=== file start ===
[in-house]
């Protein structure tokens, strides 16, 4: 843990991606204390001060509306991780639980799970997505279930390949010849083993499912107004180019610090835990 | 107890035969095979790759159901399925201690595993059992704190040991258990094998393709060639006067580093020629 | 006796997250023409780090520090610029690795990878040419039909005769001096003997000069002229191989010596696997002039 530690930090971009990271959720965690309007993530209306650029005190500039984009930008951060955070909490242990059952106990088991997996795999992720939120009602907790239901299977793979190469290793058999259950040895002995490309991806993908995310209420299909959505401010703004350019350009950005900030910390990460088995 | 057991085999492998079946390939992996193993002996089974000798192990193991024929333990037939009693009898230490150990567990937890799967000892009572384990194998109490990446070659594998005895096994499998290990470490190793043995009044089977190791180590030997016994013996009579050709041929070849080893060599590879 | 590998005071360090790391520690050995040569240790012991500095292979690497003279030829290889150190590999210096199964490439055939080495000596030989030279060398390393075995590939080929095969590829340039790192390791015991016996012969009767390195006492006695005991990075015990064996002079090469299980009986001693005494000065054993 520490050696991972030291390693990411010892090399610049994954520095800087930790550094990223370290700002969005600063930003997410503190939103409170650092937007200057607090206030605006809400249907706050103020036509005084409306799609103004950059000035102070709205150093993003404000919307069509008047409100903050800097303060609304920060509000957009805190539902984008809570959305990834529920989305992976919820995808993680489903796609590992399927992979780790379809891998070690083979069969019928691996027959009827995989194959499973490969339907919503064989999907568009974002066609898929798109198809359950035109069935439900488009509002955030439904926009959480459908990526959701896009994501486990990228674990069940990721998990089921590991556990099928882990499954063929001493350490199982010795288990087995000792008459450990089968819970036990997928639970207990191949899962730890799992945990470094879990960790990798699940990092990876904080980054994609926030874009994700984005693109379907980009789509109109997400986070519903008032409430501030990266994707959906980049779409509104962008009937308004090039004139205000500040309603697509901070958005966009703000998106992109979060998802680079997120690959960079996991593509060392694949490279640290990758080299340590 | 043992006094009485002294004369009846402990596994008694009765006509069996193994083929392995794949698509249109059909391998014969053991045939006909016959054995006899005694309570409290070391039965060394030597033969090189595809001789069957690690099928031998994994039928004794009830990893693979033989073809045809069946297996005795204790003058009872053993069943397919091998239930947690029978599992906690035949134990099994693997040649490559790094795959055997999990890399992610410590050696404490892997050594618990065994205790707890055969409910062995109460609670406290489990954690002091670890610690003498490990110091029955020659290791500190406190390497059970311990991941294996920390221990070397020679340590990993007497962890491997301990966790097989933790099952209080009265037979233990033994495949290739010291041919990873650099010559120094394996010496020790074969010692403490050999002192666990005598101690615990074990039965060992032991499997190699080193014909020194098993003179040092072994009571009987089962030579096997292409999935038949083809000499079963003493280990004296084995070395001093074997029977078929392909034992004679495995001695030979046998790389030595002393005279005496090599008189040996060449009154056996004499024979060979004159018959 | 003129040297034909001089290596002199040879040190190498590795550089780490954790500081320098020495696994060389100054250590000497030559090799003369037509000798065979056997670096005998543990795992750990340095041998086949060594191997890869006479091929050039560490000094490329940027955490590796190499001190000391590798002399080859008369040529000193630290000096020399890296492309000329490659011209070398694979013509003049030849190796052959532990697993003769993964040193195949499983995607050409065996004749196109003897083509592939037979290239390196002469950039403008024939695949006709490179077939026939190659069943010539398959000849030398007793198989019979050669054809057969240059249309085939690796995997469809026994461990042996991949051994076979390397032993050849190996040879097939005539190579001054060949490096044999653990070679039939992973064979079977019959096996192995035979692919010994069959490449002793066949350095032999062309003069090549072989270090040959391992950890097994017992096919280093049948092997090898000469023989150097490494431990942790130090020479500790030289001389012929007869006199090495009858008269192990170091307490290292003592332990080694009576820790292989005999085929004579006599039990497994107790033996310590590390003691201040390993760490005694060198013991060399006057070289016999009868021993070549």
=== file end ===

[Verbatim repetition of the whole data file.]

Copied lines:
[in-house]
């Protein structure tokens, strides 16, 4: 843990991606204390001060509306991780639980799970997505279930390949010849083993499912107004180019610090835990 | 107890035969095979790759159901399925201690595993059992704190040991258990094998393709060639006067580093020629 | 006796997250023409780090520090610029690795990878040419039909005769001096003997000069002229191989010596696997002039 530690930090971009990271959720965690309007993530209306650029005190500039984009930008951060955070909490242990059952106990088991997996795999992720939120009602907790239901299977793979190469290793058999259950040895002995490309991806993908995310209420299909959505401010703004350019350009950005900030910390990460088995 | 057991085999492998079946390939992996193993002996089974000798192990193991024929333990037939009693009898230490150990567990937890799967000892009572384990194998109490990446070659594998005895096994499998290990470490190793043995009044089977190791180590030997016994013996009579050709041929070849080893060599590879 | 590998005071360090790391520690050995040569240790012991500095292979690497003279030829290889150190590999210096199964490439055939080495000596030989030279060398390393075995590939080929095969590829340039790192390791015991016996012969009767390195006492006695005991990075015990064996002079090469299980009986001693005494000065054993 520490050696991972030291390693990411010892090399610049994954520095800087930790550094990223370290700002969005600063930003997410503190939103409170650092937007200057607090206030605006809400249907706050103020036509005084409306799609103004950059000035102070709205150093993003404000919307069509008047409100903050800097303060609304920060509000957009805190539902984008809570959305990834529920989305992976919820995808993680489903796609590992399927992979780790379809891998070690083979069969019928691996027959009827995989194959499973490969339907919503064989999907568009974002066609898929798109198809359950035109069935439900488009509002955030439904926009959480459908990526959701896009994501486990990228674990069940990721998990089921590991556990099928882990499954063929001493350490199982010795288990087995000792008459450990089968819970036990997928639970207990191949899962730890799992945990470094879990960790990798699940990092990876904080980054994609926030874009994700984005693109379907980009789509109109997400986070519903008032409430501030990266994707959906980049779409509104962008009937308004090039004139205000500040309603697509901070958005966009703000998106992109979060998802680079997120690959960079996991593509060392694949490279640290990758080299340590 | 043992006094009485002294004369009846402990596994008694009765006509069996193994083929392995794949698509249109059909391998014969053991045939006909016959054995006899005694309570409290070391039965060394030597033969090189595809001789069957690690099928031998994994039928004794009830990893693979033989073809045809069946297996005795204790003058009872053993069943397919091998239930947690029978599992906690035949134990099994693997040649490559790094795959055997999990890399992610410590050696404490892997050594618990065994205790707890055969409910062995109460609670406290489990954690002091670890610690003498490990110091029955020659290791500190406190390497059970311990991941294996920390221990070397020679340590990993007497962890491997301990966790097989933790099952209080009265037979233990033994495949290739010291041919990873650099010559120094394996010496020790074969010692403490050999002192666990005598101690615990074990039965060992032991499997190699080193014909020194098993003179040092072994009571009987089962030579096997292409999935038949083809000499079963003493280990004296084995070395001093074997029977078929392909034992004679495995001695030979046998790389030595002393005279005496090599008189040996060449009154056996004499024979060979004159018959 | 003129040297034909001089290596002199040879040190190498590795550089780490954790500081320098020495696994060389100054250590000497030559090799003369037509000798065979056997670096005998543990795992750990340095041998086949060594191997890869006479091929050039560490000094490329940027955490590796190499001190000391590798002399080859008369040529000193630290000096020399890296492309000329490659011209070398694979013509003049030849190796052959532990697993003769993964040193195949499983995607050409065996004749196109003897083509592939037979290239390196002469950039403008024939695949006709490179077939026939190659069943010539398959000849030398007793198989019979050669054809057969240059249309085939690796995997469809026994461990042996991949051994076979390397032993050849190996040879097939005539190579001054060949490096044999653990070679039939992973064979079977019959096996192995035979692919010994069959490449002793066949350095032999062309003069090549072989270090040959391992950890097994017992096919280093049948092997090898000469023989150097490494431990942790130090020479500790030289001389012929007869006199090495009858008269192990170091307490290292003592332990080694009576820790292989005999085929004579006599039990497994107790033996310590590390003691201040390993760490005694060198013991060399006057070289016999009868021993070549």